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183900 Bait and Switch: Will Over-The-Counter Oral Contraceptives Expand Access and Use Among Women of Color and Low-Income Women?
Monday, October 27, 2008: 2:30 PM
One in 20 American women has an unintended pregnancy annually; these rates are disproportionately high among low-income women and women of color. Poor women at risk of pregnancy are less likely to use contraceptives than women above the poverty line. This disparity in part reflects differentials in insurance: poor women are twice as likely as women overall to have no health insurance. Additionally, spending under Title X, the only federal financing stream for family planning services for low-income women, has shown a steady decline.
The FDA continues to consider an Rx-to-OTC switch of oral contraceptives based on their extensive safety and efficacy records. A larger population of oral contraceptive users will certainly result in lower incidences of unwanted pregnancies, decreased risk of certain reproductive health problems, and lower financial and time costs associated with seeing a physician for refills. However, these benefits may not be realized among low-income women and women of color. An increase in the number of women using OTC OCs will mean higher out-of-pocket costs for women and increased incidences of adverse events for those groups that are at higher risk of negative side effects. Women who choose to forgo their annual gynecological exams following a switch may also face increased risk of undiagnosed health problems and a delay in treatment of conditions that could be detected during an exam.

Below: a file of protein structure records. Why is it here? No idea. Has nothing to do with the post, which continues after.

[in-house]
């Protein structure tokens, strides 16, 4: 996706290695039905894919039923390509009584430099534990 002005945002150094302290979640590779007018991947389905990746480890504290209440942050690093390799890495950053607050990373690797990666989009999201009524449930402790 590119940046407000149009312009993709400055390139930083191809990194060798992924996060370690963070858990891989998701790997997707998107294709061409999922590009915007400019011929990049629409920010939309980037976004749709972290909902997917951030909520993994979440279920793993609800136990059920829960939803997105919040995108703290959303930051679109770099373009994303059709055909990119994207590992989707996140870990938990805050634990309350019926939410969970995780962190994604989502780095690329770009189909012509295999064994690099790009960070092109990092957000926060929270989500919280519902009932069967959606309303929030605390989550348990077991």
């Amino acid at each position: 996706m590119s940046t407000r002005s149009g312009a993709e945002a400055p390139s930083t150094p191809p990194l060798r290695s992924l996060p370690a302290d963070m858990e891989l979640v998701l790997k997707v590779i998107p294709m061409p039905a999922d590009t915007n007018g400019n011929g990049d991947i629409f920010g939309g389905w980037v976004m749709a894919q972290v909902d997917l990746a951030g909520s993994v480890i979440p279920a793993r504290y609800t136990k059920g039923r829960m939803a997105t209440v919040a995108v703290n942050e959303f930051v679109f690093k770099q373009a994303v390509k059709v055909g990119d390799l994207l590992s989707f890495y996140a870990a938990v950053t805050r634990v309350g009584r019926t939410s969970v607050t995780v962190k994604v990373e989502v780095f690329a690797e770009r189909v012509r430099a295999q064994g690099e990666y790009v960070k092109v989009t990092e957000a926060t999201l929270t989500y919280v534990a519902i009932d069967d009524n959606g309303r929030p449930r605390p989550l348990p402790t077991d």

Without a thorough cost-benefit analysis of OTC OCs, the FDA may simply ‘switch' one set of health disparities for another among women of color and low-income women.
Keywords: Contraception, Minorities
Presenting author's disclosure statement:
Qualified on the content I am responsible for because: I have previously presented at APHA on emergency contraception and currently run a nonprofit that connects low-income women and women of color with reproductive health services throughout the state of California. Approximately 5% of our clients contact us about contraceptive use.
I agree to comply with the American Public Health Association Conflict of Interest and Commercial Support Guidelines, and to disclose to the participants any off-label or experimental uses of a commercial product or service discussed in my presentation.
See more of: Moving Oral Contraceptives Over the Counter
See more of: Population, Family Planning, and Reproductive Health